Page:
He is in and out of and consciousness
In the South China Sea, my first deployment overseas in the Navy, around 2100 LT Berger brought me into his stateroom to notify me of the Red Cross message warning my father was nearing the end of his battle with cancer. There were other messages and I refused to go. I wanted to stay and complete the deployment with the crew.
Previously, on a ‘work up’ cruise to Canada from our home port of San Diego, I received a similar Red Cross message regarding my father. Quickly I was whisked away from the mission.
As a Navy Rescue Swimmer I’m trained to leap into action to save someone in distress, a pilot that ejects, a man overboard, anybody. I was supposed to be the one to jump into the sea and save those who had just experienced the worst moment in their lives! “So Others May Live” was our motto. How could I leave? But I did, it was my father, how could I not be there in his time? My father’s surgery went well. I stayed at home with my mother for a few days, saw my high school friends, generally had a good time. Not much of an emergency.
Back in the South China Sea, the night ocean was calm and warm. LT Berger gave me his best fatherly advice, he was only 5 or 6 years older than me, but I always looked and acted younger. Who jumps out of a helicopter into the ocean to save someone they don’t even know? Somebody young and full of themselves, that’s who. Still I refused to leave the mission, yet the Captain of the ship had already changed course to close the distance between the ship and Clark Air Base in the Philippines. Once we were close enough, we launched the helicopter, with me as the emergency and another crew flying the mission.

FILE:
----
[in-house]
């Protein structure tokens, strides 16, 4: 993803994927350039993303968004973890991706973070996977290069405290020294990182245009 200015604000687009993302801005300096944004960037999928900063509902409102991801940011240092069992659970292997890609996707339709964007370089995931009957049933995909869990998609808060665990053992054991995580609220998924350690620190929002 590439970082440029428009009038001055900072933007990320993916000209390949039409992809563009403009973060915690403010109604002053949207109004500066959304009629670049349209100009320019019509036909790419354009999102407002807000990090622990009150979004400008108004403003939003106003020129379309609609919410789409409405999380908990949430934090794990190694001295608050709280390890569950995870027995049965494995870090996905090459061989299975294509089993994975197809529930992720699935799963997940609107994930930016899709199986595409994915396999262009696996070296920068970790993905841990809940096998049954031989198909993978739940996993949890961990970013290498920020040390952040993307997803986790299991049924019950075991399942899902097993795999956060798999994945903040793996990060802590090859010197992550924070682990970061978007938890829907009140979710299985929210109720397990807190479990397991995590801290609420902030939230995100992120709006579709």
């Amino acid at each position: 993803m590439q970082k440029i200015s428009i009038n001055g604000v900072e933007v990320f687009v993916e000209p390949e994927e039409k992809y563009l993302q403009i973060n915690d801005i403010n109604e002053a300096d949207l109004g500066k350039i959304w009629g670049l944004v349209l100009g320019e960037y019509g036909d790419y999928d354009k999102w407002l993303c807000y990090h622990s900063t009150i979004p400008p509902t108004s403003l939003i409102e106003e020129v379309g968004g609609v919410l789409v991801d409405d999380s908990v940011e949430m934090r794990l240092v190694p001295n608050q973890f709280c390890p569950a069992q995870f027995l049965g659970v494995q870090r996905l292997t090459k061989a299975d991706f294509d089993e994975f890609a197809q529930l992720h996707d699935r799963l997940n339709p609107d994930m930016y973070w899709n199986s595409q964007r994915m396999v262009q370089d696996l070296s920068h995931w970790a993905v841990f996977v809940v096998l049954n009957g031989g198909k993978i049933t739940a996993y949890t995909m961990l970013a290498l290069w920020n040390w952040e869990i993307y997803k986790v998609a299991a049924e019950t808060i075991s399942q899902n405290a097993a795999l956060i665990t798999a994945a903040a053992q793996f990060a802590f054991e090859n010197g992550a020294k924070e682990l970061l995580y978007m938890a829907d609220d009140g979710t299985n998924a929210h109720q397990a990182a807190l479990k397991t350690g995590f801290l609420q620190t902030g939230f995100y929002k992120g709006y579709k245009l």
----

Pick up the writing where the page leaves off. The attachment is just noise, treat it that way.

We landed on the tarmac in the early stages of the middle of the night. At this point, time lost all meaning and significance. The Air Force has much better billeting accommodations than the Navy. I couldn’t believe they gave me my own room. After a shower I decided to call my family to let them know I was on my way, flying out of the Philippines tomorrow morning would be a 20 something hour flight. The phone was in the hall hanging on the wood paneled wall just outside the door to my room, the U shaped hook held the receiver, the push button numbers on the base. The wood paneling had about six inches between each of the thin black grooves, as I talked to my mother, aunt and father I ran my finger up and down that groove. The paneling was familiar since a house we lived in when I was a kid had the same type of wood paneling. At night, sometimes, I’d lay in bed, facing the wall, running my finger up and down that narrow black groove listening as my mother and father argued about money and not being able to pay for groceries. The phone had short push buttons, just like the phone on the kitchen wall at home where my family lives. I was probably talking to them on that same phone. The phone I was using was black; although the cord was long it wasn’t as long as the one at home. It reminded me of walking around the kitchen, sitting at the dinner table talking on the phone. Our phone at home was that kind of green yellow only the phone company could make.
Aunt Joy gave me the prognosis, she is an LVN. He is in and out of and consciousness when he is awake he is sometimes not lucid. A word used in medical terms, not often in conversation. He is telling funny stories and acting like he is driving a car. My dad has always been a great and funny story teller and loved driving.
He’s been hanging on just to see me, he tells me. I tell him I will be there soon and that I love him. He tells me he will see me on the other side. And I say Ok. That was the last moment I spoke to my father.